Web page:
They were genteel, the politicians and the socialites and the journalists, but they pushed toward her just the same. "Jessica," they said a little breathlessly, and stood there smiling at Jessica Lange, and stood there some more until another genteel politician or socialite or journalist pushed them aside.
The 400 people at the Regent hotel last night were happy to talk about Lange's new movie, "Country," which they had just seen, but whenever a blond woman walked by, the conversation faltered: "Was that her? Excuse me, please."
"My husband says it's the 'Terms of Endearment' of this year," said Rep. Pat Schroeder (D-Colo.), who had been held up at the House and had missed the screening.
"Life isn't fair," she said. "I'll take this out on Tip O'Neill. If a woman ran the House, this wouldn't happen."
Just then Jim Schroeder found out that the crowd to his left was clustering around a certain movie star. "No!" he exclaimed. "Is she here?" He was off in an instant, the bemused congresswoman behind him.
In "Country," which takes place in Iowa, producer and star Lange has curly hair and lots of shapeless sweaters. There are tornadoes, foreclosures, sheep and mud and combines and pickup trucks.
At the Regent, Lange was talking about farmers, but her hair was straight, the sweaters had been replaced by black wool and high heels, and the guests avoided shallow puddles on a terrace to eat oysters on the half shell, raspberry mousse and cream puffs shaped like swans.
"You should be very proud of your daughter," Carolyn Deaver, the wife of White House deputy chief of staff Michael Deaver, told Dorothy Lange, Jessica's mother.
"I loved it," said Dorothy Lange of "Country," which she had just seen for the first time last night, "but anything Jessie's in I love."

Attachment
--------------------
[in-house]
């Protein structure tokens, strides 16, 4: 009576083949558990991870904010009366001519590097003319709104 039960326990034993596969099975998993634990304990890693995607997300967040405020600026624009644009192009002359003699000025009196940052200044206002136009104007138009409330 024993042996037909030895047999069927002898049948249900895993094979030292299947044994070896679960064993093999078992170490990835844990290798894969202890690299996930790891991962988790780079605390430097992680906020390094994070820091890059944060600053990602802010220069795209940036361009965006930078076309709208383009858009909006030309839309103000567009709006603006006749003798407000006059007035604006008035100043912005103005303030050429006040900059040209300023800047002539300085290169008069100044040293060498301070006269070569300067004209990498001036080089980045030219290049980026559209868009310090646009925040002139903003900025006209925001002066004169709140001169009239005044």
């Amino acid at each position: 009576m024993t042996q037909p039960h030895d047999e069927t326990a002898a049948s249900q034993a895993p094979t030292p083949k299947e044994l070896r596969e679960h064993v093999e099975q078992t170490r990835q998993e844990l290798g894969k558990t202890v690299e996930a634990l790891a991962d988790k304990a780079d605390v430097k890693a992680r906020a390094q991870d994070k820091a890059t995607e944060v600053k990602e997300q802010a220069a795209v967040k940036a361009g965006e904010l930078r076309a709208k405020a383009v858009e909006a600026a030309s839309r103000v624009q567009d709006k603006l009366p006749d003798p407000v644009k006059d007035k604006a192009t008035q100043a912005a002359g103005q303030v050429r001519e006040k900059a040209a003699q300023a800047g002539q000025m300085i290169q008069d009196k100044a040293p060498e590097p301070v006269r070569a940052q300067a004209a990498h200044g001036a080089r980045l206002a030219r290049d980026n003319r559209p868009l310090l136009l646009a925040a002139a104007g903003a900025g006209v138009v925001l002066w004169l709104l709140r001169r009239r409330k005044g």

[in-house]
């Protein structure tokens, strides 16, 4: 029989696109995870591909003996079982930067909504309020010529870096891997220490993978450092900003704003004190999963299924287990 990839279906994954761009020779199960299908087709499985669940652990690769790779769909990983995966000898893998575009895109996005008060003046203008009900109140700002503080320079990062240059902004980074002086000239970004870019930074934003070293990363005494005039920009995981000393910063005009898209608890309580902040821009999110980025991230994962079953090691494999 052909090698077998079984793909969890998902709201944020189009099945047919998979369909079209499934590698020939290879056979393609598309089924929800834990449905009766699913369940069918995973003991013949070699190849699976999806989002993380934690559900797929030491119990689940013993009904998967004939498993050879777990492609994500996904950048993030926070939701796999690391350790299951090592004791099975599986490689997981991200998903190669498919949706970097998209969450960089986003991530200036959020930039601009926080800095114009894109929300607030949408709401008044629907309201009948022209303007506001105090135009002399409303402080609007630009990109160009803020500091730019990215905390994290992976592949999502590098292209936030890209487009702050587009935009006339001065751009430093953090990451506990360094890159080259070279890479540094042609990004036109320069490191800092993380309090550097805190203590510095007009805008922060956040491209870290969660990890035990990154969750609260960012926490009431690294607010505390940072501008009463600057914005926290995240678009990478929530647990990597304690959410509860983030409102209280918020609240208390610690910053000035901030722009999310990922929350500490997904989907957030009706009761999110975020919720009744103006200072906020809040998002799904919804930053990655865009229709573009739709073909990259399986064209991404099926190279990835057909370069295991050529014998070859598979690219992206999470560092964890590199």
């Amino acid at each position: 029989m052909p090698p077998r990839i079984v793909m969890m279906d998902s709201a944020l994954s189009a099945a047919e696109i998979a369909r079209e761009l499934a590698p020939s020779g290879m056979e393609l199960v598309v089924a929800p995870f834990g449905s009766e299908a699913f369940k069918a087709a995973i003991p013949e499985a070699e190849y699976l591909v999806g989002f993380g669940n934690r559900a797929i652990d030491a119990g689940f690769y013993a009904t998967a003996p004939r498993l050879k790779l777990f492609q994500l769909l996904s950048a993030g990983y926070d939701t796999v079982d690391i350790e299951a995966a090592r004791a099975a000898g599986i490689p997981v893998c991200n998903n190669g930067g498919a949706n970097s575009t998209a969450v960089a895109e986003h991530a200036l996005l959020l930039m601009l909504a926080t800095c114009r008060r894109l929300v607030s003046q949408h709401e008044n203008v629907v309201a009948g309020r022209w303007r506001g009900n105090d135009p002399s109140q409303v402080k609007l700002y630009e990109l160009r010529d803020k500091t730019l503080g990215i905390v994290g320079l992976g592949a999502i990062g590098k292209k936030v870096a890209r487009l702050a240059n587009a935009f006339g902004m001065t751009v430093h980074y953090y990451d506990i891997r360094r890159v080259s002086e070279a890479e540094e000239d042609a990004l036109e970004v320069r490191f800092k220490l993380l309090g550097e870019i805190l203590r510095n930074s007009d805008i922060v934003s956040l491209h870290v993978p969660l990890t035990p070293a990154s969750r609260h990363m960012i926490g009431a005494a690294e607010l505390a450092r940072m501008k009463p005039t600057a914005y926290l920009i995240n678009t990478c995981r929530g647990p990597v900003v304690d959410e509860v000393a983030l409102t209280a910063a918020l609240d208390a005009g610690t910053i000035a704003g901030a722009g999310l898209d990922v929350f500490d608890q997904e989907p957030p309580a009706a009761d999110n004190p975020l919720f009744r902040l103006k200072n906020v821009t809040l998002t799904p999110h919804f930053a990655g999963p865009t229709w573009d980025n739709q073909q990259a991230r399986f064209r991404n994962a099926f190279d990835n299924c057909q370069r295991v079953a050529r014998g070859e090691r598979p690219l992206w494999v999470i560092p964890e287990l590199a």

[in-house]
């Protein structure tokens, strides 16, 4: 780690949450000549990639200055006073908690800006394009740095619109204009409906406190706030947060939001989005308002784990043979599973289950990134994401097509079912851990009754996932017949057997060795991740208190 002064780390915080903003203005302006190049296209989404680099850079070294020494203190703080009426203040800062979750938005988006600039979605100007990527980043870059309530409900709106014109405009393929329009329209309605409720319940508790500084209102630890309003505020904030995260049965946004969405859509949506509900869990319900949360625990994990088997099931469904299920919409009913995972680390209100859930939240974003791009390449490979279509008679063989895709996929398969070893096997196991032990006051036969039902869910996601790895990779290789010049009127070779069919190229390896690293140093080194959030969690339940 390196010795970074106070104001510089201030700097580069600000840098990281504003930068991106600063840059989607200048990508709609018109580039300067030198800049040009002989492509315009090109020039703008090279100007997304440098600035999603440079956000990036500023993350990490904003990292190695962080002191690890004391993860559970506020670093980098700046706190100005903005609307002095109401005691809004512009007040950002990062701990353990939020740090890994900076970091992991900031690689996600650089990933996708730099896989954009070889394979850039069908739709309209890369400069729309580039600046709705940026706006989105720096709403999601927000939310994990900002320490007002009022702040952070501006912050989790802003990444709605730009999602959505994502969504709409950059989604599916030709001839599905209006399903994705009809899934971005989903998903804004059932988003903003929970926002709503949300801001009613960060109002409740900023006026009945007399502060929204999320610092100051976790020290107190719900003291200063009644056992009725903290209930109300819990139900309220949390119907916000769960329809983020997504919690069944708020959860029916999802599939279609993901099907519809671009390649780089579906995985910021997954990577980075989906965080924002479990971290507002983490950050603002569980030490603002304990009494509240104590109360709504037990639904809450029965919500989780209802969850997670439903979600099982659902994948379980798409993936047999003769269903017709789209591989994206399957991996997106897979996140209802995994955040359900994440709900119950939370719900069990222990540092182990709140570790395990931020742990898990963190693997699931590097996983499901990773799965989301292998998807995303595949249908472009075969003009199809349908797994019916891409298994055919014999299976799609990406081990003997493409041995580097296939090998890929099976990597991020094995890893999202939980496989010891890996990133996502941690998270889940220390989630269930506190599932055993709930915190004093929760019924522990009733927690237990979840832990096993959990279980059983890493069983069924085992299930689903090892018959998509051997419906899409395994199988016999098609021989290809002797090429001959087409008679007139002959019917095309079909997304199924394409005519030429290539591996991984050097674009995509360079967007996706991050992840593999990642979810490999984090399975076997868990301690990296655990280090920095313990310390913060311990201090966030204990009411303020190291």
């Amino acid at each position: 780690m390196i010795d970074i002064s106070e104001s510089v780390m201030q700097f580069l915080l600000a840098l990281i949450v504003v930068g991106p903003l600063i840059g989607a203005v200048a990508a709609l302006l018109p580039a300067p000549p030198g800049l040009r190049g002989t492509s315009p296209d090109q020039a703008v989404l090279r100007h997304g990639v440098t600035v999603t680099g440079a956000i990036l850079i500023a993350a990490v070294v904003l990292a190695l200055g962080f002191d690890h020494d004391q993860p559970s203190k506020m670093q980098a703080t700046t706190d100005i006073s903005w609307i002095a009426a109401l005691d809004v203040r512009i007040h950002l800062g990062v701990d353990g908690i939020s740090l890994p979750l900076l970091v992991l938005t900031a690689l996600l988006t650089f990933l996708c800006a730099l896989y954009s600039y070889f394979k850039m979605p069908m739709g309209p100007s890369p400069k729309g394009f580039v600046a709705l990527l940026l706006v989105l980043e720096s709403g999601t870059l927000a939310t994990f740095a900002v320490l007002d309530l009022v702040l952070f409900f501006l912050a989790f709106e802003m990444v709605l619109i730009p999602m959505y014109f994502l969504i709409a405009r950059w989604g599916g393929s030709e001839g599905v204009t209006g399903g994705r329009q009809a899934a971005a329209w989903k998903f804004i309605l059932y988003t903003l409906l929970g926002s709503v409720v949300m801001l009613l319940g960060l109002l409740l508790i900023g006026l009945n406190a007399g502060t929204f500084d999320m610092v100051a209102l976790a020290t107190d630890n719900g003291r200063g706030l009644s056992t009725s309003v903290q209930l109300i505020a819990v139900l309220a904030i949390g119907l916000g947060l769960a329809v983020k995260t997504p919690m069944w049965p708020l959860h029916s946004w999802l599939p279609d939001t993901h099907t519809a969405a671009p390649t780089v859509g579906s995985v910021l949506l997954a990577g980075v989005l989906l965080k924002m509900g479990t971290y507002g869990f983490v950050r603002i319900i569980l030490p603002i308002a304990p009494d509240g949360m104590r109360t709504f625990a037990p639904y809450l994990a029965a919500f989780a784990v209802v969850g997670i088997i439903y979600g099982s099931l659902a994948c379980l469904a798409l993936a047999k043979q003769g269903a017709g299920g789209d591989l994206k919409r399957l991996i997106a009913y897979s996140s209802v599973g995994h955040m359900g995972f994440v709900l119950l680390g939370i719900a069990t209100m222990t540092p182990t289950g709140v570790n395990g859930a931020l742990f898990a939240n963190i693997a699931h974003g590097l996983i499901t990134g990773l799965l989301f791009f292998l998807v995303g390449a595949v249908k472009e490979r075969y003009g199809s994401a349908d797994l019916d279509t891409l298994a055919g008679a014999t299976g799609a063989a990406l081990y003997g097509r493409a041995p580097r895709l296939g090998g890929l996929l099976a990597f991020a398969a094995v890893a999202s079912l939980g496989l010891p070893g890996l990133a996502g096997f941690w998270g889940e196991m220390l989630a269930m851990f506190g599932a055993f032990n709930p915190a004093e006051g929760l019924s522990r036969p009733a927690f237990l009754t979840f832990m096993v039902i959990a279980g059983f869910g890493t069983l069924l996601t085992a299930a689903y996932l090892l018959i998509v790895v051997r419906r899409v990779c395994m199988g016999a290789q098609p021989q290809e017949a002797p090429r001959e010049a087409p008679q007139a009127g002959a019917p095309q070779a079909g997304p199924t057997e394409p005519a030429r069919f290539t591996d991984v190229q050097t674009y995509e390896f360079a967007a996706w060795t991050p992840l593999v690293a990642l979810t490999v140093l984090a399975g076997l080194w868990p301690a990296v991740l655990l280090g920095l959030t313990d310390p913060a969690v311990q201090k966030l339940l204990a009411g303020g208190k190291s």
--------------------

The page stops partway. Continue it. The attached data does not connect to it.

Dorothy Lange lives in Cloquet, Minn., a town of 10,000, and she, like her daughter, looked slightly flustered by the crush that came at the end of several days of interviews and screenings. The two Langes stood inches apart all evening, both nervously twisting something -- one a program, the other a napkin -- in their hands.
A lot of people, some of them wearing buttons that said "I'm for Family Farms" were talking about farmers.
"We lost my mother's farm two years ago," Hill staff member Krysta Harden told Lange. "That land had been in my family . . . My mother lived on it, her father -- I don't think people realize the agony of losing your home."
"People in this part of the country don't pay much attention to what happens in that part of the country," PBS' Jim Lehrer said. "When people on the East Coast hear about farmers, their eyes and their minds glaze over. That's what's so good about this movie -- it will bring people's attention to it."
But some people were talking about maturity. Said socialite Buffy Cafritz: "I think it was powerful. Walt Disney has grown up -- that and Doonesbury. Everybody's growing up."